I’m off traveling until Monday, but here is a flounder image to tide you over until then (and to celebrate the first day of autumn). It has a certain September winsomeness, especially in New York (where this is the social season when all of the millionaires come back from their summer estates). Also there is an own, a tunnel and a big full barrell of some enigmatic but delightful product. Cheers!
I have been working on a flatfish themed art project! There will be more to announce soon and great fanfare: I promise. However, for now, to tease the wonders that are to come, here are a number of small flatfish artworks that I have been making at lunch and on the train and during similar spare moments. Wordpress hates me with undying vehemence (which is to say, if I label a picture with its name, their program drags it off-center and makes it look ugly), so I am going to write the name in the body of the tex beneath each little fish, and write a short blurb. Please, please let me know what you think, even if it is a one word assessment and I will keep working on my big presentation! Oh–the picture at the top is: Bongo Flounder (Wayne Ferrebee, 2016, colored pencil and ink on paper) it depicts a bongo turning into a flounder through the auspices of the horned god. A baffled yokel hunter watches in astonishment. Morphing animals are a big problem for me (sigh), so this image has deep personal meaning.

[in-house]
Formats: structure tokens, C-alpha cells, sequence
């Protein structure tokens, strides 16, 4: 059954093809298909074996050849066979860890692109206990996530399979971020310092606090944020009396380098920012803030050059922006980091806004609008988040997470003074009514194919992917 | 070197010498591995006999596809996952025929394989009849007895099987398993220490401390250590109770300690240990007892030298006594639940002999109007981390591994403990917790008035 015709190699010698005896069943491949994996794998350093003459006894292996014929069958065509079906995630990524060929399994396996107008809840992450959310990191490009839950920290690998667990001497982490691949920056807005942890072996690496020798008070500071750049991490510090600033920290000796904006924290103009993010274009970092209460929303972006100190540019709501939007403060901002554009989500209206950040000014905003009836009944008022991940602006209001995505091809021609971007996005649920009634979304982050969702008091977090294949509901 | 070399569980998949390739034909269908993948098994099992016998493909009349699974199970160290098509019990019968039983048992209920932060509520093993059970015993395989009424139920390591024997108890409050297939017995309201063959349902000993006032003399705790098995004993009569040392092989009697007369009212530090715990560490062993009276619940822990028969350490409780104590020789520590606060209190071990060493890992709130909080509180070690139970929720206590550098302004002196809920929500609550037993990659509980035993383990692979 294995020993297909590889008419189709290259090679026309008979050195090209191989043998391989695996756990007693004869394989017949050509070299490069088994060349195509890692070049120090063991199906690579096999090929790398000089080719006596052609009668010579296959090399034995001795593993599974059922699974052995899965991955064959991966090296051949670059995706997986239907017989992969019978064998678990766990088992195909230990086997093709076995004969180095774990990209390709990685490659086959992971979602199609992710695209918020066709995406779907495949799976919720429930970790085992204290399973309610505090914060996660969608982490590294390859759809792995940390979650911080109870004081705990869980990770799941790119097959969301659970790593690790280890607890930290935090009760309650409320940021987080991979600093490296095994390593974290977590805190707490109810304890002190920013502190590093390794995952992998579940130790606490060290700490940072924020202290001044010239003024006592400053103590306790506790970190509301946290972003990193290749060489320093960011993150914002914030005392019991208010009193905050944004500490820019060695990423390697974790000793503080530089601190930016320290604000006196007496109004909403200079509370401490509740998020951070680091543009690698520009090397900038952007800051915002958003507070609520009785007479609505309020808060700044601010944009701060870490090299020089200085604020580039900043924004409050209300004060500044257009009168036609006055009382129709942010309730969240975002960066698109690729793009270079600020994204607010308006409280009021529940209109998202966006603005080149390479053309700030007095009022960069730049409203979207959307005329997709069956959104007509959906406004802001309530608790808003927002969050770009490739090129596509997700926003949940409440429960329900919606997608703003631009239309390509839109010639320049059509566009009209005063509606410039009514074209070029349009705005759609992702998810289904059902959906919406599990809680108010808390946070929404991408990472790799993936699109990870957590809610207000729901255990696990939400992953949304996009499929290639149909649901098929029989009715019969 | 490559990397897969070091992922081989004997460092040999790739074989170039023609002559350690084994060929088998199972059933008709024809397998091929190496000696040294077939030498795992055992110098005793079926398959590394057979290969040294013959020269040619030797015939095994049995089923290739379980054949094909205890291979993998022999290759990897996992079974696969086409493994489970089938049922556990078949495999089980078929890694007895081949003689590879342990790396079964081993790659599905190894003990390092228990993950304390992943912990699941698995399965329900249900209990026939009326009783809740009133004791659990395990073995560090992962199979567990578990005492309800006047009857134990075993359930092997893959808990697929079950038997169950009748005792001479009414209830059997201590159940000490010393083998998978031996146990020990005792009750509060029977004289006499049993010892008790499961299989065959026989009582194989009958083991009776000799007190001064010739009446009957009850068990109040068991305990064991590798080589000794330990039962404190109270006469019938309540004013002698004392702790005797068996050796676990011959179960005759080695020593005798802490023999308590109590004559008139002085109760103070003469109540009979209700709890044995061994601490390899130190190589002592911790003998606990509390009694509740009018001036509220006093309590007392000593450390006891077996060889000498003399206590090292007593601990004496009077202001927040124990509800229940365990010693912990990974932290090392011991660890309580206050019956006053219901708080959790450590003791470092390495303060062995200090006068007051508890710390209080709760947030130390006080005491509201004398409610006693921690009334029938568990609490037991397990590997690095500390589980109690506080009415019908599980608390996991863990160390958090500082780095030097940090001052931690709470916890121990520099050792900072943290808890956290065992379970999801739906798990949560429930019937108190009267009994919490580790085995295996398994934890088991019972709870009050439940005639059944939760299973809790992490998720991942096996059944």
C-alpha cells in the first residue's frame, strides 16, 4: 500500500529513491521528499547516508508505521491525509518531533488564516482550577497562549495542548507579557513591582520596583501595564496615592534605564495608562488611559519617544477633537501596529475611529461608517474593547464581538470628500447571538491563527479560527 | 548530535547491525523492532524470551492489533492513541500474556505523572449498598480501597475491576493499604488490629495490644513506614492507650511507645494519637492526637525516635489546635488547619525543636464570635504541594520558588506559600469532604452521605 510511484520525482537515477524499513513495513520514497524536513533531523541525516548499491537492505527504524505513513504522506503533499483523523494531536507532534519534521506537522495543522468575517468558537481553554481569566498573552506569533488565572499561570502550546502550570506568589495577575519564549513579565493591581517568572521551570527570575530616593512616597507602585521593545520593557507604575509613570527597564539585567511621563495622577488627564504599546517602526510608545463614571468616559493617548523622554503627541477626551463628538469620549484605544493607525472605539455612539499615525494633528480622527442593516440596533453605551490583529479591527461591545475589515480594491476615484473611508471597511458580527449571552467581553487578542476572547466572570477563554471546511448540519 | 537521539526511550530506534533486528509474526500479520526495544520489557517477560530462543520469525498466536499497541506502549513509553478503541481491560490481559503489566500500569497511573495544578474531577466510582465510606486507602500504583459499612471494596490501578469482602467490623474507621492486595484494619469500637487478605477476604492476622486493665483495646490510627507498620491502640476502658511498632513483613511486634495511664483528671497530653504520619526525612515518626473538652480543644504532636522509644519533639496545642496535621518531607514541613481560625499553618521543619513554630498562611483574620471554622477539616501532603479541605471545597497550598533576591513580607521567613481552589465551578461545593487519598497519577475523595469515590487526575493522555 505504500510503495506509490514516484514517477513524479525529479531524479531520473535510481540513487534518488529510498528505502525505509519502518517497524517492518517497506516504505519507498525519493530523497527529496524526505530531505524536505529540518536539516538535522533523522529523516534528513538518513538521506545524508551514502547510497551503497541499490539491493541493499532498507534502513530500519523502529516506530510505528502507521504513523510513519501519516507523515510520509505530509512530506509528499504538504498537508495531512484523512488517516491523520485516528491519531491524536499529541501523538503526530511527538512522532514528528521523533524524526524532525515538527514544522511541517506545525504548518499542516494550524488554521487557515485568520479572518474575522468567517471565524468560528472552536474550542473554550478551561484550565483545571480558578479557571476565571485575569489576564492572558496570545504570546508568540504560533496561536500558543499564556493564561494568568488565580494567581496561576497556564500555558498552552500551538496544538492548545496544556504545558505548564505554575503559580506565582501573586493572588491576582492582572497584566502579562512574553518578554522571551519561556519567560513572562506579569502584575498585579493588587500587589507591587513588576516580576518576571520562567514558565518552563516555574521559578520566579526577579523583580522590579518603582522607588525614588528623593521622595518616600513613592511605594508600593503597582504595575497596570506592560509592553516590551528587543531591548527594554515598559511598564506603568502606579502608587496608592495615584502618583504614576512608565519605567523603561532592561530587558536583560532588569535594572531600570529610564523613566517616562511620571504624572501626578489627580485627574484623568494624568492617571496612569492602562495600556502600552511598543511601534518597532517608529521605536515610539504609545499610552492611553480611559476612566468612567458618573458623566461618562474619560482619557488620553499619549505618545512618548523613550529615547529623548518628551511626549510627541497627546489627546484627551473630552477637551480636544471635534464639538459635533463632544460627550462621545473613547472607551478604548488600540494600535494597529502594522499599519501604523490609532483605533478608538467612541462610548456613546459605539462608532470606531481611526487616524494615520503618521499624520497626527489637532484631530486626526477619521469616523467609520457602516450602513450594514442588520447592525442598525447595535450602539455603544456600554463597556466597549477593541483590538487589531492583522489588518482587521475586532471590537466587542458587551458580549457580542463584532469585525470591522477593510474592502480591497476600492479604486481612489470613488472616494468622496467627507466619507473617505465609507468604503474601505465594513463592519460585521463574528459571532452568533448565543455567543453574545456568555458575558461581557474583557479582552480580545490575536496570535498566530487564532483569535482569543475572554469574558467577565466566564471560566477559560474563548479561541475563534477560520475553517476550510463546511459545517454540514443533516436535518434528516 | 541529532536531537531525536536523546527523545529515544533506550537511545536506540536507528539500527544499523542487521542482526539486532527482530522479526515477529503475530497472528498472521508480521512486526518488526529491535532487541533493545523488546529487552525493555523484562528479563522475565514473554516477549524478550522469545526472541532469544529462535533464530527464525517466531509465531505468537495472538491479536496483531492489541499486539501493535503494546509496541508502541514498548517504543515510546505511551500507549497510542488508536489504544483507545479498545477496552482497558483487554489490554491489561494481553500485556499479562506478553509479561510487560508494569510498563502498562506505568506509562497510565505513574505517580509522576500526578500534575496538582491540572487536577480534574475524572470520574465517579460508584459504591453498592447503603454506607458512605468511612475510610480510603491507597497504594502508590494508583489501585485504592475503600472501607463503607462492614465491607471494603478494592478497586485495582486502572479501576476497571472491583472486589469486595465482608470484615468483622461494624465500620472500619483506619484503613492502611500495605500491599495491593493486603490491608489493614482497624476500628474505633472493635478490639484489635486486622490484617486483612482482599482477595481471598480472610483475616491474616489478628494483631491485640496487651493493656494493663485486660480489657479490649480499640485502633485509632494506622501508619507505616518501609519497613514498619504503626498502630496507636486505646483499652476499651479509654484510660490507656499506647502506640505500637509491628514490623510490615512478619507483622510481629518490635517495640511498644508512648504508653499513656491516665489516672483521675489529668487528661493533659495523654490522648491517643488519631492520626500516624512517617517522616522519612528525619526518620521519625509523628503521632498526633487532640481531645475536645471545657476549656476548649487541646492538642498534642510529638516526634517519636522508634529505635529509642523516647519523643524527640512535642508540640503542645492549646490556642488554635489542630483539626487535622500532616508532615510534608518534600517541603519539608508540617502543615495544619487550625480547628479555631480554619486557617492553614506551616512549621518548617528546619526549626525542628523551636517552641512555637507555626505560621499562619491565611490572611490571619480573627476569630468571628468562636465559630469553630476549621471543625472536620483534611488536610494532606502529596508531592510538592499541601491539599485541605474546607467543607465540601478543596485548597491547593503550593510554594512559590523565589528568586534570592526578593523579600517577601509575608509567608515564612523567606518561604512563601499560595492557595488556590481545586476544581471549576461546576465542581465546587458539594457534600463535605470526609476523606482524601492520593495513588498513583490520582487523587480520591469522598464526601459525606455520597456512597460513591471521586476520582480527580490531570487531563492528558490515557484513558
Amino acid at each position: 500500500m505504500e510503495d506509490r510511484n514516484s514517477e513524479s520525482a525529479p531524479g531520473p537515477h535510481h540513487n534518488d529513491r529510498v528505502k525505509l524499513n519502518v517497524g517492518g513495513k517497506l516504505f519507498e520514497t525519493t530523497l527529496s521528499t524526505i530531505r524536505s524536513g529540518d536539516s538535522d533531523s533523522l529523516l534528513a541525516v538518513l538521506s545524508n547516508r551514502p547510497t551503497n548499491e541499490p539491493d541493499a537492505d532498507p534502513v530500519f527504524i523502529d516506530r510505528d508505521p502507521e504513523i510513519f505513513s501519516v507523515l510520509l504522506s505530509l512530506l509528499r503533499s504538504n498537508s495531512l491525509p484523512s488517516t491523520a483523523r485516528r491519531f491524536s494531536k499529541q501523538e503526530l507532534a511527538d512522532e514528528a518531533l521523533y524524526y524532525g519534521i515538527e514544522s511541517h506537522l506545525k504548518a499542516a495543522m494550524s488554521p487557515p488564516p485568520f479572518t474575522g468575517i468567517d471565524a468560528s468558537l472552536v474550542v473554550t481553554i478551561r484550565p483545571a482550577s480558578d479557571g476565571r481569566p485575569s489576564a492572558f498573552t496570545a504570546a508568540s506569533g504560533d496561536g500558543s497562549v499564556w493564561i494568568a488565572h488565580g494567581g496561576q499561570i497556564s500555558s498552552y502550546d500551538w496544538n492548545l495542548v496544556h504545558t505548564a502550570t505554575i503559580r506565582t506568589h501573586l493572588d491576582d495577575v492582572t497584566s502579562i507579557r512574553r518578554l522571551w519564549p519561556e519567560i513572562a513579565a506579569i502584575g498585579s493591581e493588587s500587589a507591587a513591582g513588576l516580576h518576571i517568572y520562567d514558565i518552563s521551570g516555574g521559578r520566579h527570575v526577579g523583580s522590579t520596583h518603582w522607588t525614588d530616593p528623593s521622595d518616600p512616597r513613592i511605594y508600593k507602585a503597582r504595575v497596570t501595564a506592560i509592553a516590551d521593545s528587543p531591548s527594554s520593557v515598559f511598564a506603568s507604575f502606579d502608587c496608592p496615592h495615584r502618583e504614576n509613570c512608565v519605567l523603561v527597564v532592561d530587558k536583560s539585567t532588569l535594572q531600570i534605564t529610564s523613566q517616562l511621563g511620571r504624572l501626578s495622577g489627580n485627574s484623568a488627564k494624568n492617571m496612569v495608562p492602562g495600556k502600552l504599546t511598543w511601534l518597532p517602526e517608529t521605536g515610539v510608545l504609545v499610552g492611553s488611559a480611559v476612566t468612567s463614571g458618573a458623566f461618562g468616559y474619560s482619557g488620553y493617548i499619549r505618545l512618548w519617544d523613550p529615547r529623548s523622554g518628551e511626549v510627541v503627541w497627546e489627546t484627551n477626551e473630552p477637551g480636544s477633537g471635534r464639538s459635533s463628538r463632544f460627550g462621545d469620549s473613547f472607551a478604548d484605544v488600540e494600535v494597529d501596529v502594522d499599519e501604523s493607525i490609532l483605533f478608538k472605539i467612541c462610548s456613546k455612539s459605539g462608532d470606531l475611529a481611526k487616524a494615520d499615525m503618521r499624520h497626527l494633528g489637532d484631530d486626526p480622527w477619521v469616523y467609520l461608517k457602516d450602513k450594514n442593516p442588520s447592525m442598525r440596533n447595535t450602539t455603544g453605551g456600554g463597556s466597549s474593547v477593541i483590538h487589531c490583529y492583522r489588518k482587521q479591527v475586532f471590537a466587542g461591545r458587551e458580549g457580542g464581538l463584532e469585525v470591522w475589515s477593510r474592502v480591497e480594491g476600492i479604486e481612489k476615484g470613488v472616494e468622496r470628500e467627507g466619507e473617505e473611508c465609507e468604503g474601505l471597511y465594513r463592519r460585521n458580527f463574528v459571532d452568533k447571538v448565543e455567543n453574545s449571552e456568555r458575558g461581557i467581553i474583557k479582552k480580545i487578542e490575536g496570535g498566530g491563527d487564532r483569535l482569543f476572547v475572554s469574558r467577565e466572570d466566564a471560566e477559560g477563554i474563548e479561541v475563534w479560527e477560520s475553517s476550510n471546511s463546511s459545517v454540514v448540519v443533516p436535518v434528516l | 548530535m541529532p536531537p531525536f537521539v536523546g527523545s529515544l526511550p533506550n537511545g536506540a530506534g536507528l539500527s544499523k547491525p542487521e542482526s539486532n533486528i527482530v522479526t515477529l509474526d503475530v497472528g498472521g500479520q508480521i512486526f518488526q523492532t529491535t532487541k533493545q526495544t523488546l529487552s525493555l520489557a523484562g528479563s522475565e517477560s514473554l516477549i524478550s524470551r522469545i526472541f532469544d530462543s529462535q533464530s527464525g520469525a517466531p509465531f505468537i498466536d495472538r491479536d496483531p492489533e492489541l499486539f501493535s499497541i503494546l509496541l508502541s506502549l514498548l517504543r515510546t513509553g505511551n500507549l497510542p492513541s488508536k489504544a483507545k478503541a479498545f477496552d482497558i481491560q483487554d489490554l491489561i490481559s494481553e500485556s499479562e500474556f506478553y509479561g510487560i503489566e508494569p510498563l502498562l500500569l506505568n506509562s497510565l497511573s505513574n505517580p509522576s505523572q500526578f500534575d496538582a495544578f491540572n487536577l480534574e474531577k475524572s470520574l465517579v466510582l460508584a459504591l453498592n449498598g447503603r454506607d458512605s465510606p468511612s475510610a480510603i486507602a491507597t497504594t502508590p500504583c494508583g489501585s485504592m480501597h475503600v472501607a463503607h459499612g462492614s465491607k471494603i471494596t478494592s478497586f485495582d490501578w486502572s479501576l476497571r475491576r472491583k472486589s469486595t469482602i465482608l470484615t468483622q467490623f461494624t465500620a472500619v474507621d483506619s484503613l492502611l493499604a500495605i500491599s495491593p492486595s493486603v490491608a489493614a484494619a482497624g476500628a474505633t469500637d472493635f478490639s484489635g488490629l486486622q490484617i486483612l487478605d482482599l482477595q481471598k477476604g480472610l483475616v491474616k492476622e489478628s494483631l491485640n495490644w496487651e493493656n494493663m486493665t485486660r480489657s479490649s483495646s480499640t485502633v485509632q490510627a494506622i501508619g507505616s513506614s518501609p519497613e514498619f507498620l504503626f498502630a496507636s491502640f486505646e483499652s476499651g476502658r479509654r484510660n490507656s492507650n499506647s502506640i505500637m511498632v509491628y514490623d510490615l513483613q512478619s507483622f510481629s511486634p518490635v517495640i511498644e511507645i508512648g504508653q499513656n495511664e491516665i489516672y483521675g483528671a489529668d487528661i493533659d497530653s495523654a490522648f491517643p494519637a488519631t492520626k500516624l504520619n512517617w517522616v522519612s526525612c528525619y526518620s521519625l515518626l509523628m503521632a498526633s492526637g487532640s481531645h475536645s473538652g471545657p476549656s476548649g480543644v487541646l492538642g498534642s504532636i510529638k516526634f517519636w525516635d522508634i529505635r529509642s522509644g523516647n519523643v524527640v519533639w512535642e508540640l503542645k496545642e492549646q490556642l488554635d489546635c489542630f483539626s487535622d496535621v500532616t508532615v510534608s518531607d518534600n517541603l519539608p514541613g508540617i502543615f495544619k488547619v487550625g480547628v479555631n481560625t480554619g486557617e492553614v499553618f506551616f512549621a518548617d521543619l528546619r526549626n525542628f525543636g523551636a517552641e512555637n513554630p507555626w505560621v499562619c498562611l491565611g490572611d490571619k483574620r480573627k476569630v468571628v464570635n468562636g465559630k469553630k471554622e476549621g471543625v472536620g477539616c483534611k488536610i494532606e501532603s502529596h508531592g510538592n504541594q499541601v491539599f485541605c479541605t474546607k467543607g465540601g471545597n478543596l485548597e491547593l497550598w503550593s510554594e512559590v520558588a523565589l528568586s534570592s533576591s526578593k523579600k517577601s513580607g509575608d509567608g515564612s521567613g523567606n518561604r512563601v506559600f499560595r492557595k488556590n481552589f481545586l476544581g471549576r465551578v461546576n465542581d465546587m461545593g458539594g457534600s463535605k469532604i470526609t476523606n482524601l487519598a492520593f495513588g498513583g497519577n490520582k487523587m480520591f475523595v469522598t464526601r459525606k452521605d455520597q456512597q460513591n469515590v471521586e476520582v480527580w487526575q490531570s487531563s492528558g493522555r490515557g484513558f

Baterpillar fluke (Wayne Ferrebee, 2016, colored pencil and ink on paper): A Sumerian walking at night sees a mystical fluke surrounded by nocturnal garden creatures.